Special issue 2008, Volume 207 Number 1030.
Publisher: The Studio Trust
Content: 254 pages, full colour
ISBN: 0962514187 (Hardcover).
Dimensions: 11.0 x 8.7 x 1.0 inches
Price: Hardcover: US $29.99, UK £24.99
Editor: Michael Spens
Deputy Editor: Dr Janet McKenzie
Creative Director: Martin Kennedy
Vice-President: Miguel Benavides
To order your copy please contact firstname.lastname@example.org
This year Studio International expanded its coverage of the southern hemisphere. We featured the phenomenon of contemporary Australian Aboriginal art, which is driven by deep political and cultural necessity. The Aborigines’ pride in their culture and traditions in the face of their appalling treatment by white settlers from 1788 onwards has resulted in art with rare and powerful qualities. Studio International is committed to presenting contemporary Aboriginal art to an international audience, thus supporting scholarship in the field of Indigenous art in Australia, with its global implications for us all. From it, we can all learn and re-learn about our common humanity in an attempt to redress the wrongs of colonial history worldwide.
From Latin America came a significant article – an interview with the Director of the Bienal Internacional de Arte de São Paulo, Ivo Mesquita. Mesquita made typically frank observations about present-day biennales, which he said have developed a ‘circuit of repetition’. This is of significance to other international biennales, which continue, amid commercial and media hype, beyond their original catalytic role. Indeed, the Bienal de São Paulo this year was distinguished by an entire floor without any art exhibits at all: The Void. Mesquita explained that large exhibitions needed to be pared down to create space for the vital critical dimension of exhibitions; size should be limited in order for there to be ‘a conceptual axis connecting the works’. But the question remains, how in future will the global biennale movement be resuscitated or replaced?
The year 2008 has been one in which society also peered into the void in economic terms. We have included in this Yearbook several critiques of individual or group artists’ work. One British artist, Damien Hirst, cannily perceived the dilemma of art galleries and the saleroom. He held his own auction of works at Sotheby’s, London, in a prescient and profitable venture, which also witnessed the operation of a new phenomenon, the ‘art hedgefund’. The timing of the sale, within a day of steep declines in world stock markets, could not have been better.
As the economic crisis took hold, it was surprising how a certain serendipity prevailed, as exemplified in the paintings of Peter Doig, and the installation spaces of Roger Hiorns, an inspired commission by Artangel in London. With hindsight, Hiorns’ Seizure (2008) carries intimations of impending disaster. Elsewhere in Studio International, photography is well represented, with the Hayward Gallery’s masterly display of Rodchenko images, and by the sublime naturalism of Nick Howard’s photographs from York and nearby, reminiscent in their theatrical referencing and irony of the visual language of the filmmaker Antonioni from the 1960s. Related here, too, are the moving stills from Derek Jarman’s excellent Serpentine Gallery show, together with Nina Kellgren’s frozen image of his friends Isaac Julien and Tilda Swinton standing at Jarman’s grave in private memoriam of his stature.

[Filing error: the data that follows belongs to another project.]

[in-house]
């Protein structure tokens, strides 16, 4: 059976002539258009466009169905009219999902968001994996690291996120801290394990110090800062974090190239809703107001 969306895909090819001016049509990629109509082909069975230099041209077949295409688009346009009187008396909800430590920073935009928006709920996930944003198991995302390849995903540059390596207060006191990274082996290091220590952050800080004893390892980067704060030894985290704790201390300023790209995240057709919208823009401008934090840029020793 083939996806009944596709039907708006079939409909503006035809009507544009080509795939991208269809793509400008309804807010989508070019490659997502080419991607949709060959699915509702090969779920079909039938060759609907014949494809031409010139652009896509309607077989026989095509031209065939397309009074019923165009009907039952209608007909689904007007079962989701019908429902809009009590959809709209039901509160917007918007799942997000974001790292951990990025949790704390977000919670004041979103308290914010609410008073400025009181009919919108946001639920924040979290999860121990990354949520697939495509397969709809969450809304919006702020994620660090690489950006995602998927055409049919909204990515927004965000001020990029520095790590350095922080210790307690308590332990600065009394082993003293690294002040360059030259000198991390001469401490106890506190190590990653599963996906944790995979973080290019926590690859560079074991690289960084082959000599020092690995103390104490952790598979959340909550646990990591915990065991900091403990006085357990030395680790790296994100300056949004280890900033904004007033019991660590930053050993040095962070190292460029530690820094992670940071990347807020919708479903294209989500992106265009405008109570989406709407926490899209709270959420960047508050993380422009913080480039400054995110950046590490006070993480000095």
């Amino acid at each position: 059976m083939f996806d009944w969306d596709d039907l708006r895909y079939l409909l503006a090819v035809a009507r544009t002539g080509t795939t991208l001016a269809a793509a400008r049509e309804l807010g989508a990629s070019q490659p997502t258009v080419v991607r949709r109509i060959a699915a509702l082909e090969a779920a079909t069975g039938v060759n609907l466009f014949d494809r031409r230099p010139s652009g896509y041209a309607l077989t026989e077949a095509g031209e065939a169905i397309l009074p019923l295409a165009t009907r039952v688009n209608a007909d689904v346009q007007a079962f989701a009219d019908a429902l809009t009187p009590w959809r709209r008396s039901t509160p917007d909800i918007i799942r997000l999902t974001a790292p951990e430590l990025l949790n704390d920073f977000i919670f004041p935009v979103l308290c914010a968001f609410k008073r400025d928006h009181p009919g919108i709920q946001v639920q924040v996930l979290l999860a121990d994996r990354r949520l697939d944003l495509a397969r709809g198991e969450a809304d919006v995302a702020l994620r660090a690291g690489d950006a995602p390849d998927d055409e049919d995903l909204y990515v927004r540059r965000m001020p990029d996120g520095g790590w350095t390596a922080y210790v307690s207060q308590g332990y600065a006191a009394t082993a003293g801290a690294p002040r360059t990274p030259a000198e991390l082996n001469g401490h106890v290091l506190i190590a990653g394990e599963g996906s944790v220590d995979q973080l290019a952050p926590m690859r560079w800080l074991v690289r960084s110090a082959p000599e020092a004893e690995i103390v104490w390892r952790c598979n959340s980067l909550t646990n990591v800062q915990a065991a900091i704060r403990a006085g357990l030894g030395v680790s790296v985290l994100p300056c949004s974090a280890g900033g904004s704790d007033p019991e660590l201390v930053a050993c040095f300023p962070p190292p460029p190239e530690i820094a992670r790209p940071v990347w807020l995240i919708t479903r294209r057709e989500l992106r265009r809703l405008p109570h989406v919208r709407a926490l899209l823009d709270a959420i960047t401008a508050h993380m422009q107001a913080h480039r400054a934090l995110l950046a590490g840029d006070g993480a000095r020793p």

Within the 2008 Yearbook one can readily make apposite connections from contemporary to historic works. For example, John Bellany’s exhibition of portraits, in the same volume as Lucas Cranach the Elder, reveal Bellany’s homage to the northern tradition in art and the abiding power of symbol, formal device and iconography, which, in spite of globalisation and the necessary redress of the imbalance of centre and periphery in culture (issues that are also addressed by Arthur Watson in remote Gaelic communities in Scotland), continues to link individuals both throughout the world and from different centuries. There are marvellous connections between the portrait Helen [Bellany] (1964) and St Helena and Self-Portrait (1966) and Cranach’s Portrait of Martin Luther (1525). We present different approaches by artists to the politics of war and peace: Richard Hamilton’s guntoting cowboy Tony Blair at the ready, trigger-happy for mass destruction with six-shooters, encapsulates that erstwhile warmongering image. American-born Australian artist William Kelly re-emphasises the longstanding social role of the ‘Artist as Peacemaker’, following Picasso’s own commitment. Kelly’s personal and literal revisiting of Guernica (1938) indicates how and where some artists still choose to go, whether commercially beneficial or not.
This unpredictable year has been one of bewildering transition. Creative sensibilities are stirring and new ethical tenets emerging, many free from curatorial predilections. New models are needed to replace the old and wilting stockades of the past half-century, aided by emerging networks of electronic communication and knowledge exchange. Studio International will continue to observe and report on these pivotal issues.